Staffing crisis in Wigan adult social care revealed
Hundreds of posts were unfilled in Wigan’s adult social care workforce on any given day last year, according to new figures.
The Care Provider Alliance said more needs to be done to recruit, support and retain staff in the sector across England, warning that low wages can see it portrayed as “an alternative to a job in the supermarket”.
It followed a report from charity Skills for Care, which estimates the sector will need to recruit 520,000 extra jobs nationally by 2035 to keep up with the ageing population.
Figures provided by the charity show there were around 7,100 adult social care jobs in Wigan in 2019-20. But with an estimated vacancy rate of 5%, it meant an average 370 posts were unfilled at any one time.
The North West as a whole had the fifth-highest vacancy rate of all England’s regions, at 7%.
Figures include local authority employees and those in the independent sector, but exclude NHS staff and those working for recipients of direct payments from the council – allowing people who are entitled to care to employ and manage staff themselves.
Across England, there were around 112,000 vacancies at any one time, though the vacancy rate of 7% was down slightly from 8% in 2018-19.
Kathy Roberts, chairman of the Care Provider Alliance, which brings together trade associations representing adult social care providers in England, said: “The Skills for Care report reminds us that, despite improved awareness, much needs to be done to ensure we have sufficient numbers of well-supported care workers right now, and in the future.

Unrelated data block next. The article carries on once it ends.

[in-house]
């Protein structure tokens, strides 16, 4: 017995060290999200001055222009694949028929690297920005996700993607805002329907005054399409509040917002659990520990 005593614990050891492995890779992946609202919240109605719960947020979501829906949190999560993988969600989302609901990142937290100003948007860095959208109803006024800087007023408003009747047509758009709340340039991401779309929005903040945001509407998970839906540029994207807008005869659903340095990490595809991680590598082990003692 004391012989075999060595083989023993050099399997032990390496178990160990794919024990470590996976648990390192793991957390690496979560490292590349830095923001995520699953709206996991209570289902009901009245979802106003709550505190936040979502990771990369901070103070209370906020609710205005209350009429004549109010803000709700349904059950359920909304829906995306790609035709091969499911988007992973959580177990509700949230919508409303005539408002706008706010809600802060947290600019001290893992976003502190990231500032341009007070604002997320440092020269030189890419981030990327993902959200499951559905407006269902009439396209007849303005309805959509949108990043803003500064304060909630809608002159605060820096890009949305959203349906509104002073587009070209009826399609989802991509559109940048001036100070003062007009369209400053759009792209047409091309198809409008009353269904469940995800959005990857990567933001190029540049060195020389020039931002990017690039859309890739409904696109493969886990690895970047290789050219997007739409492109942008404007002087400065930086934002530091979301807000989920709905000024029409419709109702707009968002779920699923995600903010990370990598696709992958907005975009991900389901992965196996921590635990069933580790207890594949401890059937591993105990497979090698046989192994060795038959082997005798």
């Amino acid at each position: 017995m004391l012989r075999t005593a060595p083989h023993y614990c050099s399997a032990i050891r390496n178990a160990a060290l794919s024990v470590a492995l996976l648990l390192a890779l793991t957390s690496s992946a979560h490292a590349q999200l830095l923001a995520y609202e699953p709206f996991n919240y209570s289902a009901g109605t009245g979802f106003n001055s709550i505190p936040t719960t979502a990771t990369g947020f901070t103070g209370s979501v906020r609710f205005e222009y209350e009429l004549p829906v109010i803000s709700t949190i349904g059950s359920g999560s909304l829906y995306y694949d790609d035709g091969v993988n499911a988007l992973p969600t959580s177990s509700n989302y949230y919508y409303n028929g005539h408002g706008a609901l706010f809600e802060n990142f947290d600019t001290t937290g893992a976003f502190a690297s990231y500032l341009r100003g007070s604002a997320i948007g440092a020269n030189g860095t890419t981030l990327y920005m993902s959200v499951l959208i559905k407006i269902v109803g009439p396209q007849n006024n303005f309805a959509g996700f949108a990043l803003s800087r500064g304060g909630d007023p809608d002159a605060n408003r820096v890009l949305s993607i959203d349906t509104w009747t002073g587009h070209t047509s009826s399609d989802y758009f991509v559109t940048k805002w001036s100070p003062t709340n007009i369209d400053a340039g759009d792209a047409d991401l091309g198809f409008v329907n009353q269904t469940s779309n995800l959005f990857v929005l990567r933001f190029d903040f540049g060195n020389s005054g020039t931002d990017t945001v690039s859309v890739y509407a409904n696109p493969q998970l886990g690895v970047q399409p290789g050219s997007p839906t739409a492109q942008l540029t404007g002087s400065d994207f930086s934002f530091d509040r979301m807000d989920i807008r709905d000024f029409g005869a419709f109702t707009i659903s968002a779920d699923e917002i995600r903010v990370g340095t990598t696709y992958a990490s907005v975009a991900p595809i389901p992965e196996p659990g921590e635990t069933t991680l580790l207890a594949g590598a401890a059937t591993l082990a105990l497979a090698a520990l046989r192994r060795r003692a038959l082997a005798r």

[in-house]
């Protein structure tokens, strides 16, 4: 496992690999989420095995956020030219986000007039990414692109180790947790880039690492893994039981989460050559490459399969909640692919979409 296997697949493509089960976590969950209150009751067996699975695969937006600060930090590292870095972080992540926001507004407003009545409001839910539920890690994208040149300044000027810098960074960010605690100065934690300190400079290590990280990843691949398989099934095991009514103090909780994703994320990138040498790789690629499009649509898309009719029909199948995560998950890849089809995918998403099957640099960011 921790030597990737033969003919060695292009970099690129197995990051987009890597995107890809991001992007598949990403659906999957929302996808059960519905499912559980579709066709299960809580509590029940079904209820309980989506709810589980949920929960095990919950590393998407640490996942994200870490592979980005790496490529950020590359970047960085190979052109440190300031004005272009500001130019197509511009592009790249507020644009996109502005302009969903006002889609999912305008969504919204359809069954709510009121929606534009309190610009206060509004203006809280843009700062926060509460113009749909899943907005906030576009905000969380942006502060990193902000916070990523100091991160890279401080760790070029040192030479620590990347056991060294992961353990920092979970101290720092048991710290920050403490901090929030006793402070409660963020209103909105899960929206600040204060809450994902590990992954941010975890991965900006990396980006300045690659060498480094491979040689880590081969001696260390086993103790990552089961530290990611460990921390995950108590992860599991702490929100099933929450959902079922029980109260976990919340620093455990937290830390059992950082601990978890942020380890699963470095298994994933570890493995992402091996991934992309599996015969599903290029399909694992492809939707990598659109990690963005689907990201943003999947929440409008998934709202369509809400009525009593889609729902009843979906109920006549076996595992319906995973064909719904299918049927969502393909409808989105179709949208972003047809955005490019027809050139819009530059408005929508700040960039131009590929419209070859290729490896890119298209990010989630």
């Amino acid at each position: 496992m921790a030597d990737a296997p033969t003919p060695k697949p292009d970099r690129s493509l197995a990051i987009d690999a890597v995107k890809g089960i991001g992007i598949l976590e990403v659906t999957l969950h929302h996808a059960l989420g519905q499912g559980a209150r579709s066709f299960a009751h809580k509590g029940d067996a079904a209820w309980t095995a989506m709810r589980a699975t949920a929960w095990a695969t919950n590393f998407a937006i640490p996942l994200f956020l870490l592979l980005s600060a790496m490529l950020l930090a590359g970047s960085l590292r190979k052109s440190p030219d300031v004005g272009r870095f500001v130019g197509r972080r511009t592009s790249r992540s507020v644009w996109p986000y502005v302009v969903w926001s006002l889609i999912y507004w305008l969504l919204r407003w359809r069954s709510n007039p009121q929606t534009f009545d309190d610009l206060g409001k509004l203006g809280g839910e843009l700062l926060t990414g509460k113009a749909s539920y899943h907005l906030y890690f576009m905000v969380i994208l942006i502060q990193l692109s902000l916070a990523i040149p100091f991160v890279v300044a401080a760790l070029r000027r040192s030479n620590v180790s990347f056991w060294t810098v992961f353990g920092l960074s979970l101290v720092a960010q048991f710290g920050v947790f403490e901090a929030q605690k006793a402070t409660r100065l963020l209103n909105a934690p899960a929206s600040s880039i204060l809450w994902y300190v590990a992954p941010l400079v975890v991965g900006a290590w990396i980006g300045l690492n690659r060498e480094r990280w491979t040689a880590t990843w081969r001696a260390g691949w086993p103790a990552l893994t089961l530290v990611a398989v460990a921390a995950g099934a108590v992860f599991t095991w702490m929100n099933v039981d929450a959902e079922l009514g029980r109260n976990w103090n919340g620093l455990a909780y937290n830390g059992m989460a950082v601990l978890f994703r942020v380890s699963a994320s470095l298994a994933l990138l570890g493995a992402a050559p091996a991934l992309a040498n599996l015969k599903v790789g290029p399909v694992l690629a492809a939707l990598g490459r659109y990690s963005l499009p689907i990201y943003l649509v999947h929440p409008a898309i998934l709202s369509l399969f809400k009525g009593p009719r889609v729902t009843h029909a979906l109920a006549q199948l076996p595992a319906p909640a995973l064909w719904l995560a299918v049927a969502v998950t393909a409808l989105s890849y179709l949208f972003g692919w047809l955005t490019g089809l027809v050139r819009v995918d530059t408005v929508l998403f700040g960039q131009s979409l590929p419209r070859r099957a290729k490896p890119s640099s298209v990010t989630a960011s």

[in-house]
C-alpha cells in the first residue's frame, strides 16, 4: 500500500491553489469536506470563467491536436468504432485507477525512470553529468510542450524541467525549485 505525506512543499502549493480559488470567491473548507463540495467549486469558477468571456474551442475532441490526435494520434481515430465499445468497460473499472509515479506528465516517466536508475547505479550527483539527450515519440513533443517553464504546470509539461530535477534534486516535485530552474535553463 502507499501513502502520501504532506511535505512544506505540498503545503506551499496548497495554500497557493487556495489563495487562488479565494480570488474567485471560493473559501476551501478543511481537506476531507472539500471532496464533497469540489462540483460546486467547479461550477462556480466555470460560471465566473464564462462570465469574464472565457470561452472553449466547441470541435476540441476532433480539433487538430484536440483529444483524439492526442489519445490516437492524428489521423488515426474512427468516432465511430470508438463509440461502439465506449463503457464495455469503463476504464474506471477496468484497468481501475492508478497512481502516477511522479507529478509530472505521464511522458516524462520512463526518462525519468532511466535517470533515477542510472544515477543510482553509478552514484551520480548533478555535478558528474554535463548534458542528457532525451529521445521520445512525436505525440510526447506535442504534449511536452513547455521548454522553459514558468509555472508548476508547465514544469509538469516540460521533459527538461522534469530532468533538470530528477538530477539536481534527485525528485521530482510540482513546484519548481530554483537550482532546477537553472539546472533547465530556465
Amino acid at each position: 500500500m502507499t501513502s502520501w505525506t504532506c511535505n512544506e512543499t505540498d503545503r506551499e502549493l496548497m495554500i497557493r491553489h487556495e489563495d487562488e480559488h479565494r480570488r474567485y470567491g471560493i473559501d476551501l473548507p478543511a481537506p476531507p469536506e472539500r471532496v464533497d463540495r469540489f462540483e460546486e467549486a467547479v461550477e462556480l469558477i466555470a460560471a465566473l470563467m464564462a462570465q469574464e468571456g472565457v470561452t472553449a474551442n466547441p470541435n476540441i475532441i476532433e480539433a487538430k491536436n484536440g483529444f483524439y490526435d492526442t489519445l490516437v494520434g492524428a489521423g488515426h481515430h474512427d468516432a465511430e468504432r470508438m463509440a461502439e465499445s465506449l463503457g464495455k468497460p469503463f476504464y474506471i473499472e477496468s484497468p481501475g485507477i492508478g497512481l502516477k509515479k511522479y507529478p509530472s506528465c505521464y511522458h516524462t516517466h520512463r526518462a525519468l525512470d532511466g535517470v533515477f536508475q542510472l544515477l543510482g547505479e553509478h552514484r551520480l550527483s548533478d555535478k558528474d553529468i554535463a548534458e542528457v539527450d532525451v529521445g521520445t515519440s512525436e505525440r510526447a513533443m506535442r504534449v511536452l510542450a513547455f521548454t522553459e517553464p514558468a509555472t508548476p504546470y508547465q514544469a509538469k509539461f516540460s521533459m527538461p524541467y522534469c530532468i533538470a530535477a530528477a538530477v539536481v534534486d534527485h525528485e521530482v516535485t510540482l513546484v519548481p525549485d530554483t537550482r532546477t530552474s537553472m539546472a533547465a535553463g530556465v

“We want to see structured career pathways that ensure working in care is an attractive profession.
“Care work should not be portrayed as an alternative to a job in a supermarket. Yet, retail staff on average earn 24p more an hour than a care worker, raising concerns about the wider issues on pay.”
Ian Hudspeth, chairman of the Local Government Association’s community wellbeing board, said councils are still facing a recruitment and retention “crisis” in social care.
“Urgent action is needed for the care workforce including on pay, professionalisation, skills and training,” he added.
In Wigan the staff turnover rate was 27% last year – the estimated proportion of people who quit their job completely or moved to a different role in the sector – with the figure particularly high among registered nurses in the sector (47%).
Across England the turnover rate hit 32%, meaning more than 400,000 people are estimated to have left their jobs.
Nina Hemmings, researcher at the Nuffield Trust health think tank, said: “Early data from the period of the coronavirus outbreak suggests pressure on staff has only intensified: sickness rates have nearly tripled since the pandemic began.
“Given the absolutely crucial role we have seen these workers play during Covid-19, they must be better supported in their health and wellbeing.”
Care Minister Helen Whately said the Skills for Care report shows the challenge of recruiting and keeping staff, and added adult social care careers are being promoted to jobseekers.
She said: “We are supporting care providers through the pandemic with the costs of pay for staff required to self-isolate, and so no care worker should lose income as a result of the requirement to only work in one location.”
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